The opposition party announced it would recruit more women, young people and ethnic minorities as candidates ahead of the 2017 elections after a meeting yesterday, in which a ruling party “attack” strategy was dismissed as “propaganda”.
The CNRP, bolstered by the overwhelming response to the murder of political analyst Kem Ley, said it would encourage people at the grassroots level to stand for election with their party, even if they were not currently members.
After the meeting, party lawmaker Mu Sochua said the party reforms – which will see final candidates selected by commune committees rather than at the national level – were designed to be more inclusive, and her party was “speaking the same language” as the late public figure.
“The mass of people who joined the funeral procession, and what it means to the nation, was a very important sign of hope. We feel that we have listened to Dr Kem Ley and we will continue to travel that path,” she said.
Sochua said the recent Cambodian People’s Party Central Committee meeting – in which they resolved to “attack” and “weaken” the CNRP – was mentioned but not given importance. “We are not in the business of controlling or wielding power in order to destroy other parties. We are determined and committed to solving the problems for our people,” she said.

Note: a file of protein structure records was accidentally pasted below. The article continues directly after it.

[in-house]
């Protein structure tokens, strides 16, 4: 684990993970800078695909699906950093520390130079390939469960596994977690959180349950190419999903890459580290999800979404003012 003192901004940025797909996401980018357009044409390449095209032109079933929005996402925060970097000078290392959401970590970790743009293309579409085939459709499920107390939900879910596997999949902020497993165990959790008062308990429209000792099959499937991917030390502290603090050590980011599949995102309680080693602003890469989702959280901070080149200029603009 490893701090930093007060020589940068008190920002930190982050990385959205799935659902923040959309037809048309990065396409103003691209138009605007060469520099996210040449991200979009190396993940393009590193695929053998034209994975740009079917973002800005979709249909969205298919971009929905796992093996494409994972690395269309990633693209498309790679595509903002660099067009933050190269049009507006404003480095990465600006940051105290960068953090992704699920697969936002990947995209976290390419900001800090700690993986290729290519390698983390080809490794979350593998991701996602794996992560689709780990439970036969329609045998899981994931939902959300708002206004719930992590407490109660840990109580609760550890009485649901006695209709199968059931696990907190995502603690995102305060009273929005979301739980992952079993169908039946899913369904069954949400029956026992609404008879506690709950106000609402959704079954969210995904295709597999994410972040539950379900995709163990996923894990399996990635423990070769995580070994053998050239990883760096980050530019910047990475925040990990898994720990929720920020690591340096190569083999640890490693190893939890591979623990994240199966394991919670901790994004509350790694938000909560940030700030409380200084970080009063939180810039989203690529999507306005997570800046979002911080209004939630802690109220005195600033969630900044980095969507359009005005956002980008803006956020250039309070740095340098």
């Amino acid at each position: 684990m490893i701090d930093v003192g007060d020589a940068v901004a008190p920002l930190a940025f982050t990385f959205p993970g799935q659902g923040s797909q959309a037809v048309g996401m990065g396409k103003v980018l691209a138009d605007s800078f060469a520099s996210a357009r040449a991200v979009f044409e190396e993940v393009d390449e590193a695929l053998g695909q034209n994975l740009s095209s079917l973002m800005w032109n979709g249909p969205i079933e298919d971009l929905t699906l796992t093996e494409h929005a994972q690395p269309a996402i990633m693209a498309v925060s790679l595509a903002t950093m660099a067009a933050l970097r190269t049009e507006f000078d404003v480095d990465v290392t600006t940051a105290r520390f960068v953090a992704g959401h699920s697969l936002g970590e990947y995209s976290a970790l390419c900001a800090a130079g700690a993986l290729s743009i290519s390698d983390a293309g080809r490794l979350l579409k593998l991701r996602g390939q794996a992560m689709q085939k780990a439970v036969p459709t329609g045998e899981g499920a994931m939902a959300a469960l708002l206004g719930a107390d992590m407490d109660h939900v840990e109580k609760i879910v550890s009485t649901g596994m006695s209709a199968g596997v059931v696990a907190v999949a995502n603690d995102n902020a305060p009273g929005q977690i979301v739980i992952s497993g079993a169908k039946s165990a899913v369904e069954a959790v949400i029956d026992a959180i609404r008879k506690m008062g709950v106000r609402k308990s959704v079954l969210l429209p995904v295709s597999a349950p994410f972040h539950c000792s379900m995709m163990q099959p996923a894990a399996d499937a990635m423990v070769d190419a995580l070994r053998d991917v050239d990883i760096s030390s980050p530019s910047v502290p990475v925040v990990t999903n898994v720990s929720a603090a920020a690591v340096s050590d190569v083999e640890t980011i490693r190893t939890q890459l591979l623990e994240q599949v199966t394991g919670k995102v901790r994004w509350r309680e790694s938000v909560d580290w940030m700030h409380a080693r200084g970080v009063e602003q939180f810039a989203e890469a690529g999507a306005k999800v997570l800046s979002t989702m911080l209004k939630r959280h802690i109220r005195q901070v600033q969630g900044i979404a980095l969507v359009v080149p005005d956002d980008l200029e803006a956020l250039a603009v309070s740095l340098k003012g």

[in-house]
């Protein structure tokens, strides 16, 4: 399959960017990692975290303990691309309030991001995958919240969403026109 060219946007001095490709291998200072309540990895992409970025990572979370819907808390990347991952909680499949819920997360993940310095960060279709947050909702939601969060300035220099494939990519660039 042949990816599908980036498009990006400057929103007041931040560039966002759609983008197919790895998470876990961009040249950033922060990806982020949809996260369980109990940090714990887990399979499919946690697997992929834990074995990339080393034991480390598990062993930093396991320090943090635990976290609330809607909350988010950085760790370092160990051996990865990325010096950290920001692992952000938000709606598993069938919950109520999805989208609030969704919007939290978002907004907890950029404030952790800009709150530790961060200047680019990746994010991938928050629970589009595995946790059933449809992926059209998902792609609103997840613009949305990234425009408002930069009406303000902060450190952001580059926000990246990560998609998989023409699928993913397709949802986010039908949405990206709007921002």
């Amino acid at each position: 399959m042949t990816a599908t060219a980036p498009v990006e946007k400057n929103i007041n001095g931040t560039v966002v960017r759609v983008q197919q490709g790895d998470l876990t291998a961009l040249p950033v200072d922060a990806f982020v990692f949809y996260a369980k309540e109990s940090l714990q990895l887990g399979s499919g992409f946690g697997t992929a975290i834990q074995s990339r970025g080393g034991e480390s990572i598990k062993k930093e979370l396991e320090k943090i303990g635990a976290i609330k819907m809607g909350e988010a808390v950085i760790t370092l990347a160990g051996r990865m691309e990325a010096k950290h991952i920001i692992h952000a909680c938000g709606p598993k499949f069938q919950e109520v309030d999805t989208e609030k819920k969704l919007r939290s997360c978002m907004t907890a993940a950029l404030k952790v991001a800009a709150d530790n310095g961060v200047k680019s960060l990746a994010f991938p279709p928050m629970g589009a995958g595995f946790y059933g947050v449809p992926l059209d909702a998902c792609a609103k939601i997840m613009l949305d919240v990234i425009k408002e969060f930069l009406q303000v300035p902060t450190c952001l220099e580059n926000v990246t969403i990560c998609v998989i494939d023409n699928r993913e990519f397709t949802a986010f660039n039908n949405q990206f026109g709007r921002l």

But a lawmaker at the meeting, who requested anonymity to speak freely, said acting president Kem Sokha instructed them to “stay calm” and said the CPP’s talk was a “distraction”.
“[Sokha] said ‘don’t believe what the CPP has said, because that is propaganda, that we will be harassed at all levels . . . It’s to intimidate the supporters’,” the lawmaker said. “He said ‘don’t say we don’t worry about the absence of leadership or don’t say we badly need it . . . We must not get trapped by the strategy of the CPP’.”
CPP spokesman Suos Yara objected to the use of the word “propaganda” and pointed out there had been no official statement from last week’s meeting, details of which were published by the Post.
“You can only compare with the results of our ruling party and our achievements . . . but [the CNRP] always make empty promises,” he said.
He said the recent murder of Ley – which some have alleged was orchestrated by the government – had not hardened the hearts of the people toward his party. “We liberated the country, and we saved the people, so we have nothing to worry about at the elections.”
The CNRP said they would adopt a decentralisation policy called “active communes”, partially developed by Ley, which would see each commune assigned a $1 million budget along with procedures to distribute the money for commune-level services.